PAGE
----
Ultimately, the character roster isn’t bad. There are far more disappointing aspects of the new game.
The 3DS incarnation of Smash rears it’s ugly head in the worst way when it comes to the development of Stages for Smash Bros. for Wii U. Where as Brawl had 31 brand new stages when it came out, SmashBros. for Wii U. only had 28. I know. 3 stages, what a deal, right? But consider the 25 new stages that were introduced for the 3DS version. Granted, some like Guar Plains and Final Destination exist in both, so it’d be more like 20, but even still. That would be 20 more stages we could play on the console, including some of my favorite stages of this whole 4th generation of Smash, SNES Mute City and Spirit Tracks.
But honestly, it’s not just a numbers game. The quality of stages on the Wii U Smash is just low. Palutena’s Temple is a gigantic and unwieldy level that fails to impress visually, Yoshi’s Woolly World just isn’t fun and fails to capture the magic of the visual style in the upcoming platformer by the same name, and Orbital Gate Assault is just plain janky. Very few of the new stages impress on any real scale, and while I appreciate the experimental stages like Jungle Hijinxs, they ultimately don’t land as stages I want to play on. Then there’s the stages that are neat, like Wily’s Castle, Pyrosphere, and Guar Plains, but have this pesky boss that you just can’t get rid of. They take stage hazards to a new and aggravating level of unfun.
Fortunately, there is a solution to this problem, but it’s likely a costly and ultimately unworthy one: develop the 3DS stages into Wii U stages and sell them as DLC, along with brand new stages as promotional material for new games. But heck, I’m just dreaming at that point.
And while I’m ranting about the quality of the stages, fuck Pac-Land. I’m sorry if anyone has a nostalgic trip for that stage, it’s a hot, burning MSPaint nightmare and it needs to be ejected from the game in the next major patch.
Maybe I’d want to play on some of these stages a bit more if there were other reasons to come to them…
It wasn’t until Smash Bros. Brawl that the music of the Smash Bros. series really came into its own. Before that, the music was mostly bland remixes of the most obvious tunes, and there was a very strong limit to what was selected. But when Brawl happened, the music exploded into a wide range of songs, original and remixed, from countless Nintendo games. Most stages had more songs than you could shake a conductor’s wand at, and most of them were great. Smash Bros.for Wii U ultimately tried to repeat history, but it was ultimately unable to make that musical lightning strike twice.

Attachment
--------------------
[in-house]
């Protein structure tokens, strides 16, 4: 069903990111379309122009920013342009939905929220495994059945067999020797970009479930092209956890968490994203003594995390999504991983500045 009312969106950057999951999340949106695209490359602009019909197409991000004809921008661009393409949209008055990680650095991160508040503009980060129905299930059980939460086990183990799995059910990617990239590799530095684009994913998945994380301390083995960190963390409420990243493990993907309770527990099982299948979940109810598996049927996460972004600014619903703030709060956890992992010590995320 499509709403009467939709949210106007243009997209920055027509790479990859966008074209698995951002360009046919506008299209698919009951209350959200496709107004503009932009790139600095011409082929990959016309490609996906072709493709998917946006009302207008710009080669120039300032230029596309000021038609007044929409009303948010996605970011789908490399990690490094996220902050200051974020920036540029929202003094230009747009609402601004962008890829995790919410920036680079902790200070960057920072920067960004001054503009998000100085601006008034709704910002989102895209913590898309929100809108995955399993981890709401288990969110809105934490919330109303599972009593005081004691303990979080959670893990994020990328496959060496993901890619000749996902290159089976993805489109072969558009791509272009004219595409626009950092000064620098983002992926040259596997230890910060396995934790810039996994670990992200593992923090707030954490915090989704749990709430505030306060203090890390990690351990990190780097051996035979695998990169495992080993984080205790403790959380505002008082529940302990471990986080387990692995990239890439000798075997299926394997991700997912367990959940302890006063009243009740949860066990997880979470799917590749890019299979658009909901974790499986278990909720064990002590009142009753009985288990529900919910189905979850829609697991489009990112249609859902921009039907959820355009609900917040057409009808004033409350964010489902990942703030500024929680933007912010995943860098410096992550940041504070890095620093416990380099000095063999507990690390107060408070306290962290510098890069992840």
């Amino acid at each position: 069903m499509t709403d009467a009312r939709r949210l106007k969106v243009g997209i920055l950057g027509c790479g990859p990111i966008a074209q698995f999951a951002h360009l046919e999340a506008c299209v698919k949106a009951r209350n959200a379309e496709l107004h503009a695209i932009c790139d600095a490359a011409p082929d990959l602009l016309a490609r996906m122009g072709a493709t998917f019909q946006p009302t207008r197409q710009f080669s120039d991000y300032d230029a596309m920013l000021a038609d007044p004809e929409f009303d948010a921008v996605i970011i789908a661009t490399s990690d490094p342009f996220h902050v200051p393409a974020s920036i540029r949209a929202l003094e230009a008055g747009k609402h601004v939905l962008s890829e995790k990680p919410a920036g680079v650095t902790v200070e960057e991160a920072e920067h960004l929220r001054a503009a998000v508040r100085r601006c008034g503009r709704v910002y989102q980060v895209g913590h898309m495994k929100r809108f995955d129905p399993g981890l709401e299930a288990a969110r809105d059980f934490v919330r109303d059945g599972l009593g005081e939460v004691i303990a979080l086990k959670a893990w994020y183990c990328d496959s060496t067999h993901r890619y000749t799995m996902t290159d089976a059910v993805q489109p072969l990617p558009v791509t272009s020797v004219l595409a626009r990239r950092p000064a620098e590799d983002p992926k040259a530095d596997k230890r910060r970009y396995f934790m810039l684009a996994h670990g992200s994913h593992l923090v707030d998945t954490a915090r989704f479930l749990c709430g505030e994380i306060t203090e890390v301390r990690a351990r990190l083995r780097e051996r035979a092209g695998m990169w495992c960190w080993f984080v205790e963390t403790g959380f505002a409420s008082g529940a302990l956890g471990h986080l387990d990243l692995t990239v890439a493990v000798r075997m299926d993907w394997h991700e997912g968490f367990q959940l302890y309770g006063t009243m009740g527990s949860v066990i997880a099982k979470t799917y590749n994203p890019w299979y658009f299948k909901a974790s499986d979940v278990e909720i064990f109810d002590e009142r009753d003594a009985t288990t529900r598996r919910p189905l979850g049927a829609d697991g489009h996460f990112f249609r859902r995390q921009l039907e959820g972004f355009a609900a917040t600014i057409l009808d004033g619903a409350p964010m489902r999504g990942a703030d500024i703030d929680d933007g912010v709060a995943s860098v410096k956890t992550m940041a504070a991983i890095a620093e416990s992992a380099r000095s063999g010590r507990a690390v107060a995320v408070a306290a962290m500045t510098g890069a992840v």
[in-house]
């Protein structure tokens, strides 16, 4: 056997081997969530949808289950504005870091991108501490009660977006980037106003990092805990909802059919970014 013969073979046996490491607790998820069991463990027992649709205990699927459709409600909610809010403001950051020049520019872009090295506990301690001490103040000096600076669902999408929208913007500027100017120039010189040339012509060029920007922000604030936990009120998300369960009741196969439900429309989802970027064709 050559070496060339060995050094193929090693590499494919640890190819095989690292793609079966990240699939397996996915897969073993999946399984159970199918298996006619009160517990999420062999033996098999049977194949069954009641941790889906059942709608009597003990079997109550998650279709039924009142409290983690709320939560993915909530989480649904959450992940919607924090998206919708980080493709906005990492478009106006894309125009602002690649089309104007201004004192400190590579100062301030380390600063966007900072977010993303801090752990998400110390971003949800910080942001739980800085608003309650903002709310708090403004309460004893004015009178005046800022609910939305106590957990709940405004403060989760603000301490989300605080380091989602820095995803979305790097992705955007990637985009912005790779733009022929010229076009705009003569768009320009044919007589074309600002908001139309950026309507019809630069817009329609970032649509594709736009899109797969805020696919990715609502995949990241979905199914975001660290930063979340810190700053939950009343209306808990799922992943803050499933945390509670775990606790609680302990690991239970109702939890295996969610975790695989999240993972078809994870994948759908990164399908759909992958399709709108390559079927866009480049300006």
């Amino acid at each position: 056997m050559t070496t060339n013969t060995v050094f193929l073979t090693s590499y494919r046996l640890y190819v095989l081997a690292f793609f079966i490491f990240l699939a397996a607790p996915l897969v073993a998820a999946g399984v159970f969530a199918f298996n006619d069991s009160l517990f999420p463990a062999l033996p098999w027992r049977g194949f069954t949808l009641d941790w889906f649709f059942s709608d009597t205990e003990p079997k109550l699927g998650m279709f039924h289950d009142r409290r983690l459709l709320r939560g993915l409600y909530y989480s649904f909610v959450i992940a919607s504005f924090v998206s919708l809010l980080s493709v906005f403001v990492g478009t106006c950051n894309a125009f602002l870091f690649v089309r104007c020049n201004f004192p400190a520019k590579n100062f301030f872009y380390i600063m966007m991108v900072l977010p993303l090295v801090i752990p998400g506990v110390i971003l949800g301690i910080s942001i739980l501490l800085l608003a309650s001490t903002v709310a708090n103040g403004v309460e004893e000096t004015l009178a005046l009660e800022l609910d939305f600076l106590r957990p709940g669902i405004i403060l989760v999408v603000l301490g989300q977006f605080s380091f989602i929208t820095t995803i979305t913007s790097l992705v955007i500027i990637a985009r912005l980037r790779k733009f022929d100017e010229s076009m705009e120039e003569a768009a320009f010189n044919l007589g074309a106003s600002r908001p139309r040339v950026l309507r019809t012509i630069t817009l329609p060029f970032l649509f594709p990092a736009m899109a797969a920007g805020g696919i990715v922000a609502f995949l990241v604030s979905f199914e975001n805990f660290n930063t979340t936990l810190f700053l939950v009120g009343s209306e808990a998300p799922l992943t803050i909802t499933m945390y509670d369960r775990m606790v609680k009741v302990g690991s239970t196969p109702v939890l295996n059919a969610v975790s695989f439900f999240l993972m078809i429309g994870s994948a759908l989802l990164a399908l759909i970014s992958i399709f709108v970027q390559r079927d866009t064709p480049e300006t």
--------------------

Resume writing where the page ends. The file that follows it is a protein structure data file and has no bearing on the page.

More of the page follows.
With Brawl, we had great pieces like the Fire Emblem Theme, Corneria, Meta Knight’s Revenge, and Bramble Blast (which turned out to be one of my favorite video game tracks, having never played Donkey Kong Country 2.) There’s no real spectacle in this new soundtrack. No sweeping orchestral pieces, no hilarious vocal arrangements, AND a truncated version of The DK Rap. Next to no songs top even the middle-ground in Brawl‘s overall soundtrack. At least I’ll always have “7 PM/Main Street” track from the new game.
Probably the worst part of the music is that a large chunk of it is locked behind content you don’t want to play.
It’s 2015. Why are we still unlocking content in our fighting game that is essential to playing the fighting game. How many times have you been to a tournament for a game, only to find that they don’t have your favorite character unlocked? (or worst, they’re DLC?) I know some people like the thrill of unlocking things, but in this Age of Ultron The Internet, nothing is a secret 5 minutes after the game releases, if it even makes it that far. It’s just not reasonable to lock your characters, and in the case of Smash Bros., your stages behind any sort of wall.
And the biggest offender in all of this is the Custom Moves.
They were a great idea: Give each character 2 alternates for their Special Moves to really change up how they play. Many tournament communities are taking this as a great way to add variety to the character line-up, and it really throws the Meta into the air. In fact, EVO, arguably the biggest fighting game tournament scene in the world, will be allowing custom moves later this year. How they are going to do this is a mystery to me as it will require them to unlock all of the moves on multiple machines. Have you tried unlocking custom moves yet in Smash Bros. for Wii U? There’s no sure-fire way to get any particular move, it’s all randomly distributed via the numerous modes throughout the game. That is, numerous modes save the one you’re here for, which is the core game itself. No, instead you have to go play Trophy Rush, Master Orders, or the Mario Party like Smash Tour to grind out 8 moves per character, for each of the 47 characters. (48 minus Palutena, who for comes with all of her moves unlocked for some reason.) On top of that, the unlocks are flooded with Equipment, a terrible new feature that’s banned from tournament play because it completely breaks characters in new and terrible ways. Overall, this is an insane, and ultimately boring undertaking for anyone trying to bring out this amazing new feature added to Smash Bros.
Maybe I’m just becoming more nit-picky as I get older, but I hope you can see some of the numerous issues poking me in the rib every time I boot up the new Smash Bros. I blame a large part of it on the feeling that they had to make the 3DS version simultaneously, as it seems to have detracted from their overall work. Also, their sales. I’m willing to bet Smash Bros. for Wii U would have sold more units, and consoles, if the 3DS version didn’t exist.